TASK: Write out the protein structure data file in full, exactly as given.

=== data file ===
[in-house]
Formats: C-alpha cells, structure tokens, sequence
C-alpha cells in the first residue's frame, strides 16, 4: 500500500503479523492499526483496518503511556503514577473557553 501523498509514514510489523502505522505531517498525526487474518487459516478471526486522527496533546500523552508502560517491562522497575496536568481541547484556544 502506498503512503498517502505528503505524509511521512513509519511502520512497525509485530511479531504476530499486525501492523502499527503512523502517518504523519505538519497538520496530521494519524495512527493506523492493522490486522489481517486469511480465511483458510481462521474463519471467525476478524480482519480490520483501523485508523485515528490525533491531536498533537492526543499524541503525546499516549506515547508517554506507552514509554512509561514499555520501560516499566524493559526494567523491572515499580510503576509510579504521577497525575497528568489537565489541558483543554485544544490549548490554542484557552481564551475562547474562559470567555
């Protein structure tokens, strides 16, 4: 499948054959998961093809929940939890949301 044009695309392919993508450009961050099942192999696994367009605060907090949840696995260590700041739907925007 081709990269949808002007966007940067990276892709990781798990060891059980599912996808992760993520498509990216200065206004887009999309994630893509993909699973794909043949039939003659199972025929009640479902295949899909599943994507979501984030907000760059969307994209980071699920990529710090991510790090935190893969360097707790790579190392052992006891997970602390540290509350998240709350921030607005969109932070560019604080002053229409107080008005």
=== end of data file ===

[in-house]
Formats: C-alpha cells, structure tokens, sequence
C-alpha cells in the first residue's frame, strides 16, 4: 500500500503479523492499526483496518503511556503514577473557553 501523498509514514510489523502505522505531517498525526487474518487459516478471526486522527496533546500523552508502560517491562522497575496536568481541547484556544 502506498503512503498517502505528503505524509511521512513509519511502520512497525509485530511479531504476530499486525501492523502499527503512523502517518504523519505538519497538520496530521494519524495512527493506523492493522490486522489481517486469511480465511483458510481462521474463519471467525476478524480482519480490520483501523485508523485515528490525533491531536498533537492526543499524541503525546499516549506515547508517554506507552514509554512509561514499555520501560516499566524493559526494567523491572515499580510503576509510579504521577497525575497528568489537565489541558483543554485544544490549548490554542484557552481564551475562547474562559470567555
């Protein structure tokens, strides 16, 4: 499948054959998961093809929940939890949301 044009695309392919993508450009961050099942192999696994367009605060907090949840696995260590700041739907925007 081709990269949808002007966007940067990276892709990781798990060891059980599912996808992760993520498509990216200065206004887009999309994630893509993909699973794909043949039939003659199972025929009640479902295949899909599943994507979501984030907000760059969307994209980071699920990529710090991510790090935190893969360097707790790579190392052992006891997970602390540290509350998240709350921030607005969109932070560019604080002053229409107080008005």